The P. Gagnon & Son Blog

Why it is so important to keep my vent pipes clear?

snow roofWhen snow falls here the Southern Maine and Seacoast NH area, you probably spend a lot of time clearing the front walkway to keep someone in your family from hurting themselves. Good job! Just don’t forget to pay attention to the side of your home, where heavy snow can create problems that pose a far more dangerous – and potentially even deadly – threat.

That’s where you may find your heating system’s vent and air intake pipes – and keeping them clear is critical to your safety. To understand why. it’s important to know a few heating system basics.

  • Whether it uses heating oil or propane, your home heating system has an exhaust (or vent) pipe; if you have a newer home, it will also often have an air intake pipe.
  • In most older homes, your vent pipe is up a chimney, where it is far less likely to be blocked by snow or other debris. But in newer houses, a vent or intake pipe for your furnace will often feed directly through a side exterior wall, where it can easily be blocked by piled or drifting snow.
  • A furnace or boiler needs three things to do its job – fuel, a spark, and oxygen; your furnace itself provides the first two. In an older home, a boiler or furnace would often get enough oxygen from its basement surroundings to stay ignited – but in newer, more tightly constructed homes, that oxygen is harder to come by. To keep a furnace ignited, oxygen must be drawn in from outside the house; that’s what the air-intake pipe is for.
  • Once your furnace has enough oxygen, it will ignite and produce two things: heat and carbon monoxide (CO). The heat, of course, is what you want; carbon monoxide, however, can be extremely dangerous. In a properly functioning heating system, carbon monoxide (CO) is harmlessly vented from the exhaust pipe. But if that pipe is blocked (by snow, for example), that CO can build up inside your home, eventually causing dangerous or potentially even deadly carbon monoxide poisoning.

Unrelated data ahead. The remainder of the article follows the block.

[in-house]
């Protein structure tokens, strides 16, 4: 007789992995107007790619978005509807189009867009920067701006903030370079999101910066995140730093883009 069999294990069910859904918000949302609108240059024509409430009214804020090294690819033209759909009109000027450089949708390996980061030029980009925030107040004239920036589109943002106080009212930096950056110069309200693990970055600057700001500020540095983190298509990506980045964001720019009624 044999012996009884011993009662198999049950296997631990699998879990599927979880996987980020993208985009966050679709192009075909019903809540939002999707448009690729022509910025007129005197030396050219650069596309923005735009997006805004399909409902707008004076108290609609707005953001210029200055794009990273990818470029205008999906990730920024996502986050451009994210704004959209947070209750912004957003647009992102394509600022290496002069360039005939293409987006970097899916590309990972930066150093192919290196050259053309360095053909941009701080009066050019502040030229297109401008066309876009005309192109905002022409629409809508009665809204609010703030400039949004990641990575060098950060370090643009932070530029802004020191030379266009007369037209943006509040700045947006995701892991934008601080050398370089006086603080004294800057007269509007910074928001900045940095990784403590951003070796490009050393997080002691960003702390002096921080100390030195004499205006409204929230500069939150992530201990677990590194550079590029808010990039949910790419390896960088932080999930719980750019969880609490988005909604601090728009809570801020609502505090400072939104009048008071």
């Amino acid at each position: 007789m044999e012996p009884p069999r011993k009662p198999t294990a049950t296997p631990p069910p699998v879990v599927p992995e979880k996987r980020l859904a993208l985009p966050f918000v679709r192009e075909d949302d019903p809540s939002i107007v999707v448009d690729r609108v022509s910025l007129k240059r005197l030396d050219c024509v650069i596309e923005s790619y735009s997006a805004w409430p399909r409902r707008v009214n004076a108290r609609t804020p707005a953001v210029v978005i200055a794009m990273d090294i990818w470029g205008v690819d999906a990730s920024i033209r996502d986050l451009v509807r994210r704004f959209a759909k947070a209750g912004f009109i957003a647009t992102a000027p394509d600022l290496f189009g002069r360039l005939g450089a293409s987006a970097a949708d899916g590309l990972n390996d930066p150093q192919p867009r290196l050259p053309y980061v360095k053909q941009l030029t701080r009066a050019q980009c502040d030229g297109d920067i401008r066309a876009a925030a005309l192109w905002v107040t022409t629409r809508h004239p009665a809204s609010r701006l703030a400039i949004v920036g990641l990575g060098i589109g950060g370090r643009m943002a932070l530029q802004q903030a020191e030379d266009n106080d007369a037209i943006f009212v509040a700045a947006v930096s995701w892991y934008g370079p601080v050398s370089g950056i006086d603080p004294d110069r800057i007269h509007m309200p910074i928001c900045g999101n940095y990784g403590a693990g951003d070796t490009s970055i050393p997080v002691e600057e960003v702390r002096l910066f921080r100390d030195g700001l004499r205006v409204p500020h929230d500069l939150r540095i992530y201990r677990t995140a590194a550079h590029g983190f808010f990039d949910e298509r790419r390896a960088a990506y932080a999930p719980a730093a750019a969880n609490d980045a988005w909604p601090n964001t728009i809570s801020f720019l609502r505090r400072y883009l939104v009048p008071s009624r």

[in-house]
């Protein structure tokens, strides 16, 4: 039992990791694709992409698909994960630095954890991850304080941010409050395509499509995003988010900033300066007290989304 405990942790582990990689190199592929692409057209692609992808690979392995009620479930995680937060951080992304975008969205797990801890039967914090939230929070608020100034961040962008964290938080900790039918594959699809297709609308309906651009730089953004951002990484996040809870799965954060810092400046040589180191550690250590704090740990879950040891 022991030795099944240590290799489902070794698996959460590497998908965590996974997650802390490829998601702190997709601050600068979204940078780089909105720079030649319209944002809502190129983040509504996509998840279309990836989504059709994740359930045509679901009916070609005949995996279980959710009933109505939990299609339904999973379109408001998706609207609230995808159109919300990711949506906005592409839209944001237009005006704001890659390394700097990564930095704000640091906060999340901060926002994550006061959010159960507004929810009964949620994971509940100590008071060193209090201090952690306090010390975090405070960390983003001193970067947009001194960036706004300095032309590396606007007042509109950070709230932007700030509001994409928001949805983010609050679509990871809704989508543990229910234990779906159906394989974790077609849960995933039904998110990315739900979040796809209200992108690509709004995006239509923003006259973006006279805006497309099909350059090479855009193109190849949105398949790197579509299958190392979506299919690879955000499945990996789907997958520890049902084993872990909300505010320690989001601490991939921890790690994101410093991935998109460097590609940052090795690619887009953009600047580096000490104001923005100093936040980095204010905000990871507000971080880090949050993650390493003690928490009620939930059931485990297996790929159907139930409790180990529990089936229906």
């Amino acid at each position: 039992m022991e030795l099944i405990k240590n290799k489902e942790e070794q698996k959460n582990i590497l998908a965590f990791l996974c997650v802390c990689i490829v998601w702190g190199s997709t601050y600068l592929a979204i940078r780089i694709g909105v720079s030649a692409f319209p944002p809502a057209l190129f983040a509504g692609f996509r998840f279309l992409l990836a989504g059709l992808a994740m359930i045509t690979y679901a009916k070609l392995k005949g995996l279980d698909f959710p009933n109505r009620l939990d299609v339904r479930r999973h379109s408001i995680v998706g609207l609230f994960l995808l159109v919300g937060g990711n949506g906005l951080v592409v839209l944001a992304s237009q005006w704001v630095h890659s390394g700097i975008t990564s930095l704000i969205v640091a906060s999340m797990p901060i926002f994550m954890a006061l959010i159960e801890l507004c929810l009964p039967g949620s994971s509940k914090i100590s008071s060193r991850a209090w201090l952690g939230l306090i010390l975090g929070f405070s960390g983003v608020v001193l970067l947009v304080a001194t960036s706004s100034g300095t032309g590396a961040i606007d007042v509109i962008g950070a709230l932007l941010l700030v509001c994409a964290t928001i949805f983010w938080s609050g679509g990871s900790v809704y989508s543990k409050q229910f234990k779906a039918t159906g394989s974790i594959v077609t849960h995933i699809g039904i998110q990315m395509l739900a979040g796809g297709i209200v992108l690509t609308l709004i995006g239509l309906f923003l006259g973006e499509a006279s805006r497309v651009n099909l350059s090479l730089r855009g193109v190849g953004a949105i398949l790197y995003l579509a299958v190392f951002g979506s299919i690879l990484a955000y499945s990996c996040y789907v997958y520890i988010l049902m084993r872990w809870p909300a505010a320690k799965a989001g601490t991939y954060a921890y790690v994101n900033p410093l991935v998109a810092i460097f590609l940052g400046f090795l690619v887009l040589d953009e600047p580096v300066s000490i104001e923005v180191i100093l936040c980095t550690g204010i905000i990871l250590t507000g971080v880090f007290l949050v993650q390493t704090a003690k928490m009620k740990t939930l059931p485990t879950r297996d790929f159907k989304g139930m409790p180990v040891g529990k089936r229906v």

• If the air-intake pipe is blocked, the consequences are less dire, but still problematic: without oxygen, your heating system will stall or shut down as a safety measure. In many cases – especially if your equipment is powered by propane – you will need to call a professional to restart your system.

The bottom line: Keeping your air vents clear is critical to your family’s safety. The question is, how do you do it?

Clearing your intake and exhaust vents

  • Find them – To find your vents, go to your boiler or furnace. If your system vents through the chimney, you will see an aluminum pipe coming off the back of your equipment; if your system vents through an exterior wall, you will see two 3-inch diameter PVC pipes (intake and exhaust) coming off the top. Simply follow those pipes to see where they leave the building.
  • Mark them – Once you have found your vents it is a good idea to mark their location so they can easily be found under heavy snow.
  • Clear them – Shovel around your vents, but use a broom to clear the vent itself to prevent damage to your equipment.

Stay safe this winter – contact us any time if you have any questions or concerns about heating system safety in your southern Maine or New Hampshire home!